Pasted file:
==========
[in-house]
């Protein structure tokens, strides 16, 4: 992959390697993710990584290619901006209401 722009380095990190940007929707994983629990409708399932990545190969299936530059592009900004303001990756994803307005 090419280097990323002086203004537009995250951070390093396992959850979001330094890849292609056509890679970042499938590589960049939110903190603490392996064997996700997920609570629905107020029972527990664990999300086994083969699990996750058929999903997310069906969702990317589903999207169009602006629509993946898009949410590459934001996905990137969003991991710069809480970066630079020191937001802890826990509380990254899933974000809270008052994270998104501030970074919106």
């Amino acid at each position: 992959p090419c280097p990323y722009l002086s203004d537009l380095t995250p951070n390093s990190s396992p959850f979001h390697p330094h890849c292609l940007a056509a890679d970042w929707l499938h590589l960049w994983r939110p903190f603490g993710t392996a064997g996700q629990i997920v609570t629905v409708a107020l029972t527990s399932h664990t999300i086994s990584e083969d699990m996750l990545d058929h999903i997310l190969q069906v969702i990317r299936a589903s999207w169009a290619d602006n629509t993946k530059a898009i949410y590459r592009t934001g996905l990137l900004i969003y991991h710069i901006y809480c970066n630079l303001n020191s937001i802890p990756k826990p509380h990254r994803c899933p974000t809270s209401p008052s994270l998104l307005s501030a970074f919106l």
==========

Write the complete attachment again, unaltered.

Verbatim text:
[in-house]
């Protein structure tokens, strides 16, 4: 992959390697993710990584290619901006209401 722009380095990190940007929707994983629990409708399932990545190969299936530059592009900004303001990756994803307005 090419280097990323002086203004537009995250951070390093396992959850979001330094890849292609056509890679970042499938590589960049939110903190603490392996064997996700997920609570629905107020029972527990664990999300086994083969699990996750058929999903997310069906969702990317589903999207169009602006629509993946898009949410590459934001996905990137969003991991710069809480970066630079020191937001802890826990509380990254899933974000809270008052994270998104501030970074919106």
């Amino acid at each position: 992959p090419c280097p990323y722009l002086s203004d537009l380095t995250p951070n390093s990190s396992p959850f979001h390697p330094h890849c292609l940007a056509a890679d970042w929707l499938h590589l960049w994983r939110p903190f603490g993710t392996a064997g996700q629990i997920v609570t629905v409708a107020l029972t527990s399932h664990t999300i086994s990584e083969d699990m996750l990545d058929h999903i997310l190969q069906v969702i990317r299936a589903s999207w169009a290619d602006n629509t993946k530059a898009i949410y590459r592009t934001g996905l990137l900004i969003y991991h710069i901006y809480c970066n630079l303001n020191s937001i802890p990756k826990p509380h990254r994803c899933p974000t809270s209401p008052s994270l998104l307005s501030a970074f919106l």